In mid-December, the Fed held their final meeting of 2023 and decided to keep interest rates and overall monetary policy unchanged for the third consecutive meeting. Although the Fed has not abandoned the possibility of raising rates, their new language suggests that further increases are only an option and not their expectation. Ending 2023, the median expectation by the Fed is to see three-quarters of a point potential decline in the Fed Funds Rate by the end of 2024. Albeit small, any decline would help improve vehicle affordability and offer some relief to many strapped households.

Overall, we are expecting consumer debt to slowly grow in 2024 and credit conditions to remain tight, but stable. Consumer spending should slow some but remain healthy enough to support constrained growth. In all, the economy in the year ahead may well be boring, but it sure beats the chaos of a recession.

2. Vehicle Supply Is Back, Favoring Consumers, Placing Downward Pressure on Prices.

Following the global pandemic and ensuing snags in the global automotive supply chain, new-vehicle inventory shortages completely disrupted the vehicle market in the U.S., pushing prices to record levels and limiting vehicle sales in a way that will have long-term effects on the market.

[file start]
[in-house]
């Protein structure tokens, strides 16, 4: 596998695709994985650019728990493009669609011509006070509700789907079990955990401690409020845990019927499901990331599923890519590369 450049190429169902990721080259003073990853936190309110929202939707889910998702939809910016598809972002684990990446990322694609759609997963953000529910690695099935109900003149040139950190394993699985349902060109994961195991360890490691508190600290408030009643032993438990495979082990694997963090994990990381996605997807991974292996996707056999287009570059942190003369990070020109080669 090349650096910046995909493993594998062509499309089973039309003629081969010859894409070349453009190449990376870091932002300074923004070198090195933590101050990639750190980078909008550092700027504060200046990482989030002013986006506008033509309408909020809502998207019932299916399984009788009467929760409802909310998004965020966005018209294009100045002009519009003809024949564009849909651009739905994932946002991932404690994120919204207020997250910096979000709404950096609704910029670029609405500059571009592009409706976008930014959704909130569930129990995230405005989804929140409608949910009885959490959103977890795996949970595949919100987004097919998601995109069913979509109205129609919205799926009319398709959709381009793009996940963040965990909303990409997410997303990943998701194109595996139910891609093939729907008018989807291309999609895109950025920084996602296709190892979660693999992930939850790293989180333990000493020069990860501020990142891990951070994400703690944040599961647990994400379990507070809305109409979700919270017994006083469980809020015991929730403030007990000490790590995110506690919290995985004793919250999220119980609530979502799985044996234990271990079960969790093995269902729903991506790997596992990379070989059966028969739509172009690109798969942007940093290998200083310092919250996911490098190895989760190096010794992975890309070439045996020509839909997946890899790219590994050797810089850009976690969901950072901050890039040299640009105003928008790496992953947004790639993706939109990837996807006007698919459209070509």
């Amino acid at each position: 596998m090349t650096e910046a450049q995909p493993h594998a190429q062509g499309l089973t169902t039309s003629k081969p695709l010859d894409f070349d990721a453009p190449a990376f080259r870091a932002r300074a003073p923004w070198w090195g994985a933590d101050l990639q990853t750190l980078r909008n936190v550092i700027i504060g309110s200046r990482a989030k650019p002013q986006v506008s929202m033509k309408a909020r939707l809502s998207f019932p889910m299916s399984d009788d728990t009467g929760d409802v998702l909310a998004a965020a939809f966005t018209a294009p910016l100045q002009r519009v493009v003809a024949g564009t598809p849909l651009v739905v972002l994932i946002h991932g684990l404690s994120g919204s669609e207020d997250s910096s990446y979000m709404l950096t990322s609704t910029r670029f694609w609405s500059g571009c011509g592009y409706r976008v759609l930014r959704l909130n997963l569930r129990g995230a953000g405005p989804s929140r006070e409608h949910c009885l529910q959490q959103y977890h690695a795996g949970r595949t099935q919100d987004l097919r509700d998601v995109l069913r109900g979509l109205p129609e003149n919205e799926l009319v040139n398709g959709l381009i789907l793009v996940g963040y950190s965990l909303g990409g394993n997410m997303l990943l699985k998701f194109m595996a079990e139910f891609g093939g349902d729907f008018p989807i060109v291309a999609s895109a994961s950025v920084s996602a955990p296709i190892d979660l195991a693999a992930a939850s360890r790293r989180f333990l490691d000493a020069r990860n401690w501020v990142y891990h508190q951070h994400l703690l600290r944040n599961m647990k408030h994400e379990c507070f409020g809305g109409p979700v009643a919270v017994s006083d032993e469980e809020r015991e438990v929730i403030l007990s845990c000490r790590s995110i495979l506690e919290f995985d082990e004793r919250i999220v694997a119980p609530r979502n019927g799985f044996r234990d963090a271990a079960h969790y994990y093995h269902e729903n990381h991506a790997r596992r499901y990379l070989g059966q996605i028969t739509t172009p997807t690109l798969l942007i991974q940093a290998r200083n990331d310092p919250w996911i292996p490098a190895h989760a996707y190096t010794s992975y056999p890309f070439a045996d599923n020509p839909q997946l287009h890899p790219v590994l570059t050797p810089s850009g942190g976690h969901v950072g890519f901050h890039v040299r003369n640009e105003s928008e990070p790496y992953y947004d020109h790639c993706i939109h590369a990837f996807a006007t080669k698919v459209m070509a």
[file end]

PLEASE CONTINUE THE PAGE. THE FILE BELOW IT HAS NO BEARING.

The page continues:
Fortunately, in the year ahead, Cox Automotive is expecting inventories to be up substantially from 2022 levels – the height of the shortage – incentives to be higher, and discounting to increase. Overall affordability will limit what is possible in both the new- and used-vehicle markets, but affordability will continue to improve, as household incomes increase, loan rates stop increasing (and maybe come down some), and vehicle prices in new and used react to the market’s undeniable downward price pressure.